Atossi Soltani on work in the Amazon: “Indigenous peoples are the guardians of the earth. Their lands are the same lands where we find 80% of the earth’s biodiversity. 4% of the world’s population are protecting that 80%. We must subvert the war paradigm that leads to deforestation. This means being good to our ancestors. The most biodiverse lands are threatened today by oil companies. When 800 000 Ecuadorans signed a petition to keep the oil in the ground, but President Rafael Correo went back on his campaign promises and over rode the petition.

Richard Feinberg: “the party (for us) is over. Adam Smith warned us that applying supply and demand to nature is a recipe for disaster. (But now) labor (humans), and land (nature), have all been commodified. EROEI: energy return on energy investment. We need FRED: Facing the reality of Extinction and Doom.  Efficiency = ideological displacement, cognitive belittlement and fictitious commodities unless we can re-embed the economy in ecology and nature. Denial of limits means the loss of beauty. (Because) we haven’t accepted limitation, the banks have been allowed to get even bigger and more irresponsible. The coming crash will be 10X worse than what we saw in 2008.

Quote from a Chinese GMO scientist: “we can now produce anything, anywhere, without people.” This will mean the end of countless small farmers world-wide, for example in Haiti where they produce vetiver for perfumes or in Madagascar where they produce vanilla.

Anthropocentrism, arrogance, greed run amuck.

The question this begs is, without real education, jobs, or governance, what will happen to the billions of useless, disenfranchised, impoverished people of the world, let alone, the remaining wildlife?

Pat Mooney: “the rich see what’s coming. The poor can’t get out of the way.”

We need:
1.     public education
2.     exposure
3.     strategy

Ralph Nader: “organize, organize with the right, organize. The biggest asset these corporations have is to inculcate feelings of powerlessness. How they have done this is:
1.     technological development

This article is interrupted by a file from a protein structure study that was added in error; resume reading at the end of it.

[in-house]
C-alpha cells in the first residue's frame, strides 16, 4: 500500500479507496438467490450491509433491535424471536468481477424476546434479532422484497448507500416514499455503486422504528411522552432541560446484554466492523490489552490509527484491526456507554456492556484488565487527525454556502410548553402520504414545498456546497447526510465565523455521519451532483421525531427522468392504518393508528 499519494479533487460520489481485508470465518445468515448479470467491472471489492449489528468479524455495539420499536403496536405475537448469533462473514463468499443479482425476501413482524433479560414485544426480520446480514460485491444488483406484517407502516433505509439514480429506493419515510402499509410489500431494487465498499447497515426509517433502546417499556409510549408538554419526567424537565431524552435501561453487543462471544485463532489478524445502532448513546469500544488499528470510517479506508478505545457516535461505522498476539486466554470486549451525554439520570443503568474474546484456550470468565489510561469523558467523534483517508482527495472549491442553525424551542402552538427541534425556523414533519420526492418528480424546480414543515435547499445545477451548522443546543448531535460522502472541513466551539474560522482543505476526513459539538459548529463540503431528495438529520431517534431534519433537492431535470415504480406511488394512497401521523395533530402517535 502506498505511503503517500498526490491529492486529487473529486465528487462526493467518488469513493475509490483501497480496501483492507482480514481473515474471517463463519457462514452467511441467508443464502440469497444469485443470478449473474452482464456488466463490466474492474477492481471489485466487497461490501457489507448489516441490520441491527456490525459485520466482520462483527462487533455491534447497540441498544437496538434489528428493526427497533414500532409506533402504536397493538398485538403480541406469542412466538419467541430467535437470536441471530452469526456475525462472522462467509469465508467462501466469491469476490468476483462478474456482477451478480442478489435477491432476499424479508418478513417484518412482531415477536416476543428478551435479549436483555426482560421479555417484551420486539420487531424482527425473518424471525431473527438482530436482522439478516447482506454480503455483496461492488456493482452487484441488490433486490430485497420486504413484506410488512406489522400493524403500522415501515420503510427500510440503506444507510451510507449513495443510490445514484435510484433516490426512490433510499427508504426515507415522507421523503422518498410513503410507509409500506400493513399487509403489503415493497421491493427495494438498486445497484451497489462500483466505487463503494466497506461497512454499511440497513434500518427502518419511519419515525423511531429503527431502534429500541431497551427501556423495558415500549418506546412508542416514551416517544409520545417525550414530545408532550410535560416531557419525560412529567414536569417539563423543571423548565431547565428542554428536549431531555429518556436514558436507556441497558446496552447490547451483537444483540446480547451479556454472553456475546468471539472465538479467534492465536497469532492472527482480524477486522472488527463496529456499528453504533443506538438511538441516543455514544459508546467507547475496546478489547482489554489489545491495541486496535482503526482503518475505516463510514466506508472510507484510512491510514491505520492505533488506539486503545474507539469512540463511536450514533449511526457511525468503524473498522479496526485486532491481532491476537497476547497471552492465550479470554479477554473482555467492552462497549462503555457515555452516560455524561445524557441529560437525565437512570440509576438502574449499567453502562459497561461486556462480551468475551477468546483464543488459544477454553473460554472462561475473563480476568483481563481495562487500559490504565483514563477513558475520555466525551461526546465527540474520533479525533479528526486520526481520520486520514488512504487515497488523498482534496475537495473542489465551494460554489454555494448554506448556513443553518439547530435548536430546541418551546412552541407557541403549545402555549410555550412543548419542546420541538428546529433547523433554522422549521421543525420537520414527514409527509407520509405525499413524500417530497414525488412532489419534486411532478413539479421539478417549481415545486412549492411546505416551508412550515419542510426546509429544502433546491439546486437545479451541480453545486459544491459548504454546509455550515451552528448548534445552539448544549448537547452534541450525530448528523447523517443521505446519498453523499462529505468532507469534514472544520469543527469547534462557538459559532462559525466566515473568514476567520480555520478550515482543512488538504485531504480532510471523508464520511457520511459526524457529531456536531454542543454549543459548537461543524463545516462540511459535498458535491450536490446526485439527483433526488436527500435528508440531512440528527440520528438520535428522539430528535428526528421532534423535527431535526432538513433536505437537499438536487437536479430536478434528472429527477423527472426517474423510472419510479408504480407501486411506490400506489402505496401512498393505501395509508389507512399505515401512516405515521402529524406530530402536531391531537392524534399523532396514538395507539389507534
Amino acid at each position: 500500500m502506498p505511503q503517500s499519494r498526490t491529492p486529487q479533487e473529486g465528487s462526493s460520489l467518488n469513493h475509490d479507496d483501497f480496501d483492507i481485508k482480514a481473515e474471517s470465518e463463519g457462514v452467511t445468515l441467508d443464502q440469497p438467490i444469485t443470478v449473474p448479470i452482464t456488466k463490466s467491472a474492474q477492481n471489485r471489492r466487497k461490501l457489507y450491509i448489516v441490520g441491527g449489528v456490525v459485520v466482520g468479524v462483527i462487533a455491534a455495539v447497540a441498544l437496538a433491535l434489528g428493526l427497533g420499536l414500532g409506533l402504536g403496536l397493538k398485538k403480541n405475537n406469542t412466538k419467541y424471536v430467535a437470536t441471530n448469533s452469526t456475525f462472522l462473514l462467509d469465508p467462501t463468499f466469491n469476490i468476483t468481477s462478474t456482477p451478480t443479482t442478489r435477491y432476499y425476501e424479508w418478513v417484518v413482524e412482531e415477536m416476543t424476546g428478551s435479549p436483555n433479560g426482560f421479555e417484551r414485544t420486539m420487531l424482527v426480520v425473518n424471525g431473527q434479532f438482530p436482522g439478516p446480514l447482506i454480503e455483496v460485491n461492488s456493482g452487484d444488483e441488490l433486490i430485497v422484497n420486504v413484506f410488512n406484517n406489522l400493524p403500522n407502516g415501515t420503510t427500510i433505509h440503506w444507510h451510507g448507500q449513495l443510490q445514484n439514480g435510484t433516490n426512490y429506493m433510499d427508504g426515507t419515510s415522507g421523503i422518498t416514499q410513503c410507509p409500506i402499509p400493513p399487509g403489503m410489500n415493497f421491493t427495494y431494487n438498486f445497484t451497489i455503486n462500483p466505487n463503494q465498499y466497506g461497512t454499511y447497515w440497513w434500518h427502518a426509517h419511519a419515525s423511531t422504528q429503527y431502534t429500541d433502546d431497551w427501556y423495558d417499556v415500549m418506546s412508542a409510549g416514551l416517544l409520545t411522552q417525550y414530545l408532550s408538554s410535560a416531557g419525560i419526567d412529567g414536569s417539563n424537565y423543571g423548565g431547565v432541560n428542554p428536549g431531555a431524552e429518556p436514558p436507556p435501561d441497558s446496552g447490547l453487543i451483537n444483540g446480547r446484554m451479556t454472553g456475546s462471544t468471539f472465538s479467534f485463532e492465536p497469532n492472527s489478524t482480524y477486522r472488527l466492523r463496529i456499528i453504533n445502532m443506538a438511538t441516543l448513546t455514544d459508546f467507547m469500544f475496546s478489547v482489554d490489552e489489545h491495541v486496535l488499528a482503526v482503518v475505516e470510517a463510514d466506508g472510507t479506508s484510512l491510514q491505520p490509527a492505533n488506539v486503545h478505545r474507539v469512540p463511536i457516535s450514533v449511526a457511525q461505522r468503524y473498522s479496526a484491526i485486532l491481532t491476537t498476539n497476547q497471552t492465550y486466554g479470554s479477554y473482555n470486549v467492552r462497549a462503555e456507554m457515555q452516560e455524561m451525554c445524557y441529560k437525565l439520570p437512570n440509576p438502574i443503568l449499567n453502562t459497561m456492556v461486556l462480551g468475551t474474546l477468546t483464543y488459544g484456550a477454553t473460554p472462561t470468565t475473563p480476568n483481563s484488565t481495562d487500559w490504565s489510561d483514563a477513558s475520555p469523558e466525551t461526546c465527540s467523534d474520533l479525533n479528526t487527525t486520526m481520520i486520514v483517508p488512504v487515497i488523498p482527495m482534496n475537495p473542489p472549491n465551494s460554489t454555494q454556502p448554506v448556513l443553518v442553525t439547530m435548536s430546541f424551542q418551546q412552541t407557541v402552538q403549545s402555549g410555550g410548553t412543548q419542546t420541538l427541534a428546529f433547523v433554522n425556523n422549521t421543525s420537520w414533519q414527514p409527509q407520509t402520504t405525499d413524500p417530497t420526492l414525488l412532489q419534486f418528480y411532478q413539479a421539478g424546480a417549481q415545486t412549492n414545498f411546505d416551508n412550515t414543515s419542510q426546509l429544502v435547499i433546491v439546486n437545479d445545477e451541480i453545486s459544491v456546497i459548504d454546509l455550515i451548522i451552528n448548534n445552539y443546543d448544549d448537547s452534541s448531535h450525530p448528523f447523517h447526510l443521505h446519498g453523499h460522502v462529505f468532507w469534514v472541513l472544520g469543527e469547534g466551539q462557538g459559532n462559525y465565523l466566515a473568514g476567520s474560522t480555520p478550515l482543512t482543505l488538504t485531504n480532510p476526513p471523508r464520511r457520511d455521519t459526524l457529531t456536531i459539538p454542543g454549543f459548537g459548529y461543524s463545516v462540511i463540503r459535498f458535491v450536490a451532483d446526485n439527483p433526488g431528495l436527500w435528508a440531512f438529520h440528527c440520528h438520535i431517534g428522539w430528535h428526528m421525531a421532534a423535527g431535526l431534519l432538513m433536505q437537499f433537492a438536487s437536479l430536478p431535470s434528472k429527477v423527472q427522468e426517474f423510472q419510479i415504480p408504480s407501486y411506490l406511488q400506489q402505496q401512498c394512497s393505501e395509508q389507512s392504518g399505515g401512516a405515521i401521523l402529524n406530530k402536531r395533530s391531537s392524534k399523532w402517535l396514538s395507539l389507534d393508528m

2.     secrecy
3.     alliance with the state
4.     buying time with a science backlash
5.     They have confused corporate science with academic science
6.     They have compromised academic credibility in Universities with “research” money

This is the golden age of exposure documentaries but the missing link is distribution. The best films might reach 150 000. The best book might reach 10 000.
The public must wake up, be woken up. Start small, in one place, 1 congressional district. Organize with intensity, persistence. Change the zeitgeist.

The prescription: clear thinking. (But) the public (seems) bored with solutions.
(Is it) easier than we think? How much does it take to effect change?”

Bill McKibben: “I (still) feel fear dominated by sadness. ‘We have become as gods, destroyers of the world.’ Restraint is a gift. The climate change movement is conservative. The oil people are reckless radicals.  This will be a leaderless movement. We will be protean.”

Hans Haacke's commentary on the Koch Bros.  "purchase" of the Metropolitan Museum of Art
Personally, I felt devastated and physically sick, as I had written on FB Saturday night, by the sheer scale of evil ambition and ruthless exercise of financial power that was being detailed. I also found myself thinking that the community appeal of the presenters would not be met (at least among ecological artists, whom I think should be spearheading a response) because the market forces on us still make ego and competition too tempting distractions from what is required, which is grounded in a profound generosity of spirit and vision- that little in art world traditions fosters.

However, I do still think most of us can (and should) be part of a significant movement. As I stressed, it just takes a few, not all of us.

What the presenters spoke about that answers spiritual questions on Sunday, was the sheer faith in that possibility of the power of the small and few, not just in terms of activist organizing, but the very personal capacity of humans to rise to these challenges and how those few people can turn a tide (what for me, represents what I term trigger points). I think that is a profoundly spiritual position. I suppose I didn't write more about it yesterday because it both seemed obvious to me and I was still reeling from much of what I'd heard and been thinking about.